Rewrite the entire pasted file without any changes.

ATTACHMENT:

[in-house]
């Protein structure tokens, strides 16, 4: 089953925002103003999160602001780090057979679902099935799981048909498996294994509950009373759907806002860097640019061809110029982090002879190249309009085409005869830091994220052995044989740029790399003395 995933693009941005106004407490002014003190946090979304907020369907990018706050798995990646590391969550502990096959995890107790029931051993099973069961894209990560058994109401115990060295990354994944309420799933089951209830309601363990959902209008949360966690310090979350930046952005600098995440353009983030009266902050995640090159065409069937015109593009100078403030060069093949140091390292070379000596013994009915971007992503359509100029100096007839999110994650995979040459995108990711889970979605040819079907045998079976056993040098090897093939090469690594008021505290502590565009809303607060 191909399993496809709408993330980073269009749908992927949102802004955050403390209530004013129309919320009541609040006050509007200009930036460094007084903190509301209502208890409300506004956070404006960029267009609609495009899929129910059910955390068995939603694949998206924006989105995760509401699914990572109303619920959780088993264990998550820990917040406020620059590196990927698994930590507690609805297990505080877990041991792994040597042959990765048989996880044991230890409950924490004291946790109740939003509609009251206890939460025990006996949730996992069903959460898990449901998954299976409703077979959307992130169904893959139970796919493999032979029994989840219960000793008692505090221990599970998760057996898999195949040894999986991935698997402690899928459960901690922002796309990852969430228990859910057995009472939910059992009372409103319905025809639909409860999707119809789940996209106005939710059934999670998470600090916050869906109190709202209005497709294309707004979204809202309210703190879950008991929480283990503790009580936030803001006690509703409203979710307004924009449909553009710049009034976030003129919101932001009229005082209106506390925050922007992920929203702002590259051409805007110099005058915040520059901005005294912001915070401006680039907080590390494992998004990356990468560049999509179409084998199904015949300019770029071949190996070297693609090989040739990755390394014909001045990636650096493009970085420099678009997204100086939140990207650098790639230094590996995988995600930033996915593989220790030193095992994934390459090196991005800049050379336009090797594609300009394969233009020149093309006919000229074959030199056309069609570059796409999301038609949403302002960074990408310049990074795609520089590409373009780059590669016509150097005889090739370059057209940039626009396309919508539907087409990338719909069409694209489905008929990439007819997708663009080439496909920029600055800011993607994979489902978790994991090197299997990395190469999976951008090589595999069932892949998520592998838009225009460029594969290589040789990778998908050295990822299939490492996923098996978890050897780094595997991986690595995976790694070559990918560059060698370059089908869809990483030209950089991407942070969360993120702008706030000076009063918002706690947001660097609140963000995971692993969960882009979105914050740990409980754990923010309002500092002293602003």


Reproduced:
[in-house]
């Protein structure tokens, strides 16, 4: 089953925002103003999160602001780090057979679902099935799981048909498996294994509950009373759907806002860097640019061809110029982090002879190249309009085409005869830091994220052995044989740029790399003395 995933693009941005106004407490002014003190946090979304907020369907990018706050798995990646590391969550502990096959995890107790029931051993099973069961894209990560058994109401115990060295990354994944309420799933089951209830309601363990959902209008949360966690310090979350930046952005600098995440353009983030009266902050995640090159065409069937015109593009100078403030060069093949140091390292070379000596013994009915971007992503359509100029100096007839999110994650995979040459995108990711889970979605040819079907045998079976056993040098090897093939090469690594008021505290502590565009809303607060 191909399993496809709408993330980073269009749908992927949102802004955050403390209530004013129309919320009541609040006050509007200009930036460094007084903190509301209502208890409300506004956070404006960029267009609609495009899929129910059910955390068995939603694949998206924006989105995760509401699914990572109303619920959780088993264990998550820990917040406020620059590196990927698994930590507690609805297990505080877990041991792994040597042959990765048989996880044991230890409950924490004291946790109740939003509609009251206890939460025990006996949730996992069903959460898990449901998954299976409703077979959307992130169904893959139970796919493999032979029994989840219960000793008692505090221990599970998760057996898999195949040894999986991935698997402690899928459960901690922002796309990852969430228990859910057995009472939910059992009372409103319905025809639909409860999707119809789940996209106005939710059934999670998470600090916050869906109190709202209005497709294309707004979204809202309210703190879950008991929480283990503790009580936030803001006690509703409203979710307004924009449909553009710049009034976030003129919101932001009229005082209106506390925050922007992920929203702002590259051409805007110099005058915040520059901005005294912001915070401006680039907080590390494992998004990356990468560049999509179409084998199904015949300019770029071949190996070297693609090989040739990755390394014909001045990636650096493009970085420099678009997204100086939140990207650098790639230094590996995988995600930033996915593989220790030193095992994934390459090196991005800049050379336009090797594609300009394969233009020149093309006919000229074959030199056309069609570059796409999301038609949403302002960074990408310049990074795609520089590409373009780059590669016509150097005889090739370059057209940039626009396309919508539907087409990338719909069409694209489905008929990439007819997708663009080439496909920029600055800011993607994979489902978790994991090197299997990395190469999976951008090589595999069932892949998520592998838009225009460029594969290589040789990778998908050295990822299939490492996923098996978890050897780094595997991986690595995976790694070559990918560059060698370059089908869809990483030209950089991407942070969360993120702008706030000076009063918002706690947001660097609140963000995971692993969960882009979105914050740990409980754990923010309002500092002293602003």